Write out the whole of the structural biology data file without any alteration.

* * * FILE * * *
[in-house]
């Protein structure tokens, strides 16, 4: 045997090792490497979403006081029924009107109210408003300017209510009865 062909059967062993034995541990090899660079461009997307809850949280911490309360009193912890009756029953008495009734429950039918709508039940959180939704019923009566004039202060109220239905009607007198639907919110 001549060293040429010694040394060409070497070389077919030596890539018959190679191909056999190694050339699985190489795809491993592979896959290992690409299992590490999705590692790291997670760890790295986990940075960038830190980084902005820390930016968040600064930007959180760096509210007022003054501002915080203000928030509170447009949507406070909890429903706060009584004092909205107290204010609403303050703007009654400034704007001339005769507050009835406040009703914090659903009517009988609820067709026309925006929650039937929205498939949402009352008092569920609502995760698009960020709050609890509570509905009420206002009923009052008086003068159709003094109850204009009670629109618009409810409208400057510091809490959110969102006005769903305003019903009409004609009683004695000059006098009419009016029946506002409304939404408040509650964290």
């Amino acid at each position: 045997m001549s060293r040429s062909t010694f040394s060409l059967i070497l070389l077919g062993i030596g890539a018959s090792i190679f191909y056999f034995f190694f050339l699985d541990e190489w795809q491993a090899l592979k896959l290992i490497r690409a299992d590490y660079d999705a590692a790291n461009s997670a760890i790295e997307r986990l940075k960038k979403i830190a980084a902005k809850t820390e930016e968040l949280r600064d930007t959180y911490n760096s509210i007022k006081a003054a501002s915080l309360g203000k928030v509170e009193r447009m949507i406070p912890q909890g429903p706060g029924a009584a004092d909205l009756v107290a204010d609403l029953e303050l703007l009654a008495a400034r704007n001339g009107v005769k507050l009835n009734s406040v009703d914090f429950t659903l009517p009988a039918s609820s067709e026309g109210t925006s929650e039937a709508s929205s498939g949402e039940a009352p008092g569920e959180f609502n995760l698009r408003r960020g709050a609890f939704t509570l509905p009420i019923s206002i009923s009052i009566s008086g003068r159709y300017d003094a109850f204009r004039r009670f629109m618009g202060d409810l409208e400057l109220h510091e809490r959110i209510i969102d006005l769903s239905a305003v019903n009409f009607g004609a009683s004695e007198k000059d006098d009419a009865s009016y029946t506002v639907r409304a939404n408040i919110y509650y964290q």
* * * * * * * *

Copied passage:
[in-house]
């Protein structure tokens, strides 16, 4: 045997090792490497979403006081029924009107109210408003300017209510009865 062909059967062993034995541990090899660079461009997307809850949280911490309360009193912890009756029953008495009734429950039918709508039940959180939704019923009566004039202060109220239905009607007198639907919110 001549060293040429010694040394060409070497070389077919030596890539018959190679191909056999190694050339699985190489795809491993592979896959290992690409299992590490999705590692790291997670760890790295986990940075960038830190980084902005820390930016968040600064930007959180760096509210007022003054501002915080203000928030509170447009949507406070909890429903706060009584004092909205107290204010609403303050703007009654400034704007001339005769507050009835406040009703914090659903009517009988609820067709026309925006929650039937929205498939949402009352008092569920609502995760698009960020709050609890509570509905009420206002009923009052008086003068159709003094109850204009009670629109618009409810409208400057510091809490959110969102006005769903305003019903009409004609009683004695000059006098009419009016029946506002409304939404408040509650964290």
């Amino acid at each position: 045997m001549s060293r040429s062909t010694f040394s060409l059967i070497l070389l077919g062993i030596g890539a018959s090792i190679f191909y056999f034995f190694f050339l699985d541990e190489w795809q491993a090899l592979k896959l290992i490497r690409a299992d590490y660079d999705a590692a790291n461009s997670a760890i790295e997307r986990l940075k960038k979403i830190a980084a902005k809850t820390e930016e968040l949280r600064d930007t959180y911490n760096s509210i007022k006081a003054a501002s915080l309360g203000k928030v509170e009193r447009m949507i406070p912890q909890g429903p706060g029924a009584a004092d909205l009756v107290a204010d609403l029953e303050l703007l009654a008495a400034r704007n001339g009107v005769k507050l009835n009734s406040v009703d914090f429950t659903l009517p009988a039918s609820s067709e026309g109210t925006s929650e039937a709508s929205s498939g949402e039940a009352p008092g569920e959180f609502n995760l698009r408003r960020g709050a609890f939704t509570l509905p009420i019923s206002i009923s009052i009566s008086g003068r159709y300017d003094a109850f204009r004039r009670f629109m618009g202060d409810l409208e400057l109220h510091e809490r959110i209510i969102d006005l769903s239905a305003v019903n009409f009607g004609a009683s004695e007198k000059d006098d009419a009865s009016y029946t506002v639907r409304a939404n408040i919110y509650y964290q």